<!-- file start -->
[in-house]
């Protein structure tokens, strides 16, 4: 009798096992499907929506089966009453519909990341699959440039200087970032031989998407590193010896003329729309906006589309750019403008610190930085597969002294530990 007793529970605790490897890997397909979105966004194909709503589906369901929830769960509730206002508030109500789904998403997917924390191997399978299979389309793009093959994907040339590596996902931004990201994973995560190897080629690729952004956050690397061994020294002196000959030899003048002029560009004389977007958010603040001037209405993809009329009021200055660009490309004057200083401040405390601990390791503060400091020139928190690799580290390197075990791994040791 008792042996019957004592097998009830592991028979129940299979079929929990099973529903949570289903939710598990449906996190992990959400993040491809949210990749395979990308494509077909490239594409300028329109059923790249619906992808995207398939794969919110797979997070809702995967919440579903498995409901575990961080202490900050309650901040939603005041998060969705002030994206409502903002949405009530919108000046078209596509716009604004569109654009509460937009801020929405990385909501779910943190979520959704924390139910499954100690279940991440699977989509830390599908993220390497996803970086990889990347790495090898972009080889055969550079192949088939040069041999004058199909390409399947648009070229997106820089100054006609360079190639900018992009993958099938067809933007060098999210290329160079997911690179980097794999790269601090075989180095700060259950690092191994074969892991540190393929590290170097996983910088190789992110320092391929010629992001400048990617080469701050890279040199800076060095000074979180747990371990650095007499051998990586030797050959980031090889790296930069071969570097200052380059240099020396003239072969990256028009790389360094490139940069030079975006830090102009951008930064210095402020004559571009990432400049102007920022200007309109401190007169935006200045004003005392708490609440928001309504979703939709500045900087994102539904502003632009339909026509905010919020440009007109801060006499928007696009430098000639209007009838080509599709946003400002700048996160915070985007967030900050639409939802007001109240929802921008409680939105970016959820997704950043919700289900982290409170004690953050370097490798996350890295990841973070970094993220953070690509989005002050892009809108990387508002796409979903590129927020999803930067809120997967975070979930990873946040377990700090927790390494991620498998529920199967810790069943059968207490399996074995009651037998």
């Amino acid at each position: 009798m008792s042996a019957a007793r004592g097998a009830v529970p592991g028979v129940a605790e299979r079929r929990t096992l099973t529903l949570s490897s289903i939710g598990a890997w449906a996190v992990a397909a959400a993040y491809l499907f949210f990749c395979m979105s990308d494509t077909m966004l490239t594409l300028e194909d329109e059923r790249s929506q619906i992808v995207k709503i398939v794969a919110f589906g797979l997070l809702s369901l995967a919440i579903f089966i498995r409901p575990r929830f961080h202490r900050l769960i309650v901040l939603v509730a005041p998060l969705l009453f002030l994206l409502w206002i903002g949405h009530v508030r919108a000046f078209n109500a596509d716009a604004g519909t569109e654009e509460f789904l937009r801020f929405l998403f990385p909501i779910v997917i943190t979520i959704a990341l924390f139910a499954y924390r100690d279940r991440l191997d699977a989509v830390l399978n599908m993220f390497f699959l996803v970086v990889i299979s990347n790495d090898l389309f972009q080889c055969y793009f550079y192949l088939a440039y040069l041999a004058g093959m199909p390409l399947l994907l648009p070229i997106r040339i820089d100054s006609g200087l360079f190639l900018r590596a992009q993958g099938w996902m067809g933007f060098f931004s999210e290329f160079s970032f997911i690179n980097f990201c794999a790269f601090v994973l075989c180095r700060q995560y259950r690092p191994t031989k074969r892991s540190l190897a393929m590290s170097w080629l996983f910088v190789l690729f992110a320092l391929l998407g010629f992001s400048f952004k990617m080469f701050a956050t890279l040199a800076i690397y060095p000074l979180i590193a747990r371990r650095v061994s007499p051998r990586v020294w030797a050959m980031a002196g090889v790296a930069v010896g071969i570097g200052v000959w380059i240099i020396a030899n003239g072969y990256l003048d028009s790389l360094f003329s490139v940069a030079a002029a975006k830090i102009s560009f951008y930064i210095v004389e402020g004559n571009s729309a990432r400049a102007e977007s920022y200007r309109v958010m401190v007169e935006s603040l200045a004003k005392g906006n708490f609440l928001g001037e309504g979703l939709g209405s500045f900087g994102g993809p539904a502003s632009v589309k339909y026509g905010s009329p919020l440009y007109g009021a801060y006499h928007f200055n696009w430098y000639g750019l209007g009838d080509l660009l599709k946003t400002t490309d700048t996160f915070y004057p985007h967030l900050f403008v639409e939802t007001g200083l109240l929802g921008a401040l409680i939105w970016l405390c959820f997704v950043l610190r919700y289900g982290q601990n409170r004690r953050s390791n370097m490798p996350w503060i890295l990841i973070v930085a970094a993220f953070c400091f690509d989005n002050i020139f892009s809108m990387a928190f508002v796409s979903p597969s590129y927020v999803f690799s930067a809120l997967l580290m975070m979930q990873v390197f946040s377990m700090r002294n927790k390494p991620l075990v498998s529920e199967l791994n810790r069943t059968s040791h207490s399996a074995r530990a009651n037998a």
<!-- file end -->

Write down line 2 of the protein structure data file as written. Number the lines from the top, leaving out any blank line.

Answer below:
């Protein structure tokens, strides 16, 4: 009798096992499907929506089966009453519909990341699959440039200087970032031989998407590193010896003329729309906006589309750019403008610190930085597969002294530990 007793529970605790490897890997397909979105966004194909709503589906369901929830769960509730206002508030109500789904998403997917924390191997399978299979389309793009093959994907040339590596996902931004990201994973995560190897080629690729952004956050690397061994020294002196000959030899003048002029560009004389977007958010603040001037209405993809009329009021200055660009490309004057200083401040405390601990390791503060400091020139928190690799580290390197075990791994040791 008792042996019957004592097998009830592991028979129940299979079929929990099973529903949570289903939710598990449906996190992990959400993040491809949210990749395979990308494509077909490239594409300028329109059923790249619906992808995207398939794969919110797979997070809702995967919440579903498995409901575990961080202490900050309650901040939603005041998060969705002030994206409502903002949405009530919108000046078209596509716009604004569109654009509460937009801020929405990385909501779910943190979520959704924390139910499954100690279940991440699977989509830390599908993220390497996803970086990889990347790495090898972009080889055969550079192949088939040069041999004058199909390409399947648009070229997106820089100054006609360079190639900018992009993958099938067809933007060098999210290329160079997911690179980097794999790269601090075989180095700060259950690092191994074969892991540190393929590290170097996983910088190789992110320092391929010629992001400048990617080469701050890279040199800076060095000074979180747990371990650095007499051998990586030797050959980031090889790296930069071969570097200052380059240099020396003239072969990256028009790389360094490139940069030079975006830090102009951008930064210095402020004559571009990432400049102007920022200007309109401190007169935006200045004003005392708490609440928001309504979703939709500045900087994102539904502003632009339909026509905010919020440009007109801060006499928007696009430098000639209007009838080509599709946003400002700048996160915070985007967030900050639409939802007001109240929802921008409680939105970016959820997704950043919700289900982290409170004690953050370097490798996350890295990841973070970094993220953070690509989005002050892009809108990387508002796409979903590129927020999803930067809120997967975070979930990873946040377990700090927790390494991620498998529920199967810790069943059968207490399996074995009651037998």